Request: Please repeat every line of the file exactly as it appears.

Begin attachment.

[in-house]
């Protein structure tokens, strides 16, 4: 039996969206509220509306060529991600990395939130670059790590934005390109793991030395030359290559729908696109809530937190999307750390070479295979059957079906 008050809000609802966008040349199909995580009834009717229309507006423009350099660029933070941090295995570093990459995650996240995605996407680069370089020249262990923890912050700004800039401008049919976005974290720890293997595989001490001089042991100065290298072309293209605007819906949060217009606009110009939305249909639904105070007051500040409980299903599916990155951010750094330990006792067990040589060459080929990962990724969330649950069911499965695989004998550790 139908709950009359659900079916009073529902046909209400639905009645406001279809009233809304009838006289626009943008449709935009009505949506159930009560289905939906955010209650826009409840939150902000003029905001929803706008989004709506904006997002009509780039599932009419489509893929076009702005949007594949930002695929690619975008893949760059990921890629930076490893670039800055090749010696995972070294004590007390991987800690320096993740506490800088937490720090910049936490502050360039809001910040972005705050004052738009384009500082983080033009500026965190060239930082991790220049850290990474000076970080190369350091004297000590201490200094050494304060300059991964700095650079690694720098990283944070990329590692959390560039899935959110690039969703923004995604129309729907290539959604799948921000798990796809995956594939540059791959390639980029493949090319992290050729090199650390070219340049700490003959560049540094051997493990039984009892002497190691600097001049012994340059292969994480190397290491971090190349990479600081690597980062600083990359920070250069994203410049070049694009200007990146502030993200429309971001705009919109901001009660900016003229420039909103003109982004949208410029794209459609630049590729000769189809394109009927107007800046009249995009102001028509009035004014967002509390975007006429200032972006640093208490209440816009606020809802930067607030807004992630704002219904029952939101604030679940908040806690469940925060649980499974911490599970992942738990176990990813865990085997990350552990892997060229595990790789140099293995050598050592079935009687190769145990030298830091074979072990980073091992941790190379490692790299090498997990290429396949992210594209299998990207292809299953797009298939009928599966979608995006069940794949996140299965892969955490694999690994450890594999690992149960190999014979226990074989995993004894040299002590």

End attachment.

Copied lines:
[in-house]
């Protein structure tokens, strides 16, 4: 039996969206509220509306060529991600990395939130670059790590934005390109793991030395030359290559729908696109809530937190999307750390070479295979059957079906 008050809000609802966008040349199909995580009834009717229309507006423009350099660029933070941090295995570093990459995650996240995605996407680069370089020249262990923890912050700004800039401008049919976005974290720890293997595989001490001089042991100065290298072309293209605007819906949060217009606009110009939305249909639904105070007051500040409980299903599916990155951010750094330990006792067990040589060459080929990962990724969330649950069911499965695989004998550790 139908709950009359659900079916009073529902046909209400639905009645406001279809009233809304009838006289626009943008449709935009009505949506159930009560289905939906955010209650826009409840939150902000003029905001929803706008989004709506904006997002009509780039599932009419489509893929076009702005949007594949930002695929690619975008893949760059990921890629930076490893670039800055090749010696995972070294004590007390991987800690320096993740506490800088937490720090910049936490502050360039809001910040972005705050004052738009384009500082983080033009500026965190060239930082991790220049850290990474000076970080190369350091004297000590201490200094050494304060300059991964700095650079690694720098990283944070990329590692959390560039899935959110690039969703923004995604129309729907290539959604799948921000798990796809995956594939540059791959390639980029493949090319992290050729090199650390070219340049700490003959560049540094051997493990039984009892002497190691600097001049012994340059292969994480190397290491971090190349990479600081690597980062600083990359920070250069994203410049070049694009200007990146502030993200429309971001705009919109901001009660900016003229420039909103003109982004949208410029794209459609630049590729000769189809394109009927107007800046009249995009102001028509009035004014967002509390975007006429200032972006640093208490209440816009606020809802930067607030807004992630704002219904029952939101604030679940908040806690469940925060649980499974911490599970992942738990176990990813865990085997990350552990892997060229595990790789140099293995050598050592079935009687190769145990030298830091074979072990980073091992941790190379490692790299090498997990290429396949992210594209299998990207292809299953797009298939009928599966979608995006069940794949996140299965892969955490694999690994450890594999690992149960190999014979226990074989995993004894040299002590």